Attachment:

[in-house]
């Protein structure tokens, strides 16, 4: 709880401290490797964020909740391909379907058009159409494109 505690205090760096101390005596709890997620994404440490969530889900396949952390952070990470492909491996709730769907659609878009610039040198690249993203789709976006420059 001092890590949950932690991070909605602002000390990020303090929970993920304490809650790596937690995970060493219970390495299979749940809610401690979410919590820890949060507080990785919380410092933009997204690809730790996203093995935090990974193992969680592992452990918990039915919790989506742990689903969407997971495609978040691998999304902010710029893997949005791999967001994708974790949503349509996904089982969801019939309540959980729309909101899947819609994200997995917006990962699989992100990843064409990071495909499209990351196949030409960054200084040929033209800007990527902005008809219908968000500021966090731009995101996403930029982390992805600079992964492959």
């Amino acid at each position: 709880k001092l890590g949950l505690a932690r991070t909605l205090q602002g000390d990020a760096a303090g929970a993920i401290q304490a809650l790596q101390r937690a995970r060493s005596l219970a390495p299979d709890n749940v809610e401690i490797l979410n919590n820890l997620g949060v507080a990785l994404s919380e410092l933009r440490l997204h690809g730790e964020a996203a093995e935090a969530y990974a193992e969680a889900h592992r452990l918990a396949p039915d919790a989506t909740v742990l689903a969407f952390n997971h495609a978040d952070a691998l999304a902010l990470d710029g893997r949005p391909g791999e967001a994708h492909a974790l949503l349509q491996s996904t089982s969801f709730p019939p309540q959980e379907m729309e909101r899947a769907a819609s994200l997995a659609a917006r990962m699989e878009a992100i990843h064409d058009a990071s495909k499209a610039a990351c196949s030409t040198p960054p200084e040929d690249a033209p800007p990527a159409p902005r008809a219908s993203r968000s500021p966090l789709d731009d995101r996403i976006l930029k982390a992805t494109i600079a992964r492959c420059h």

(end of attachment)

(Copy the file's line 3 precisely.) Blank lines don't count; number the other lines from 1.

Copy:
């Amino acid at each position: 709880k001092l890590g949950l505690a932690r991070t909605l205090q602002g000390d990020a760096a303090g929970a993920i401290q304490a809650l790596q101390r937690a995970r060493s005596l219970a390495p299979d709890n749940v809610e401690i490797l979410n919590n820890l997620g949060v507080a990785l994404s919380e410092l933009r440490l997204h690809g730790e964020a996203a093995e935090a969530y990974a193992e969680a889900h592992r452990l918990a396949p039915d919790a989506t909740v742990l689903a969407f952390n997971h495609a978040d952070a691998l999304a902010l990470d710029g893997r949005p391909g791999e967001a994708h492909a974790l949503l349509q491996s996904t089982s969801f709730p019939p309540q959980e379907m729309e909101r899947a769907a819609s994200l997995a659609a917006r990962m699989e878009a992100i990843h064409d058009a990071s495909k499209a610039a990351c196949s030409t040198p960054p200084e040929d690249a033209p800007p990527a159409p902005r008809a219908s993203r968000s500021p966090l789709d731009d995101r996403i976006l930029k982390a992805t494109i600079a992964r492959c420059h």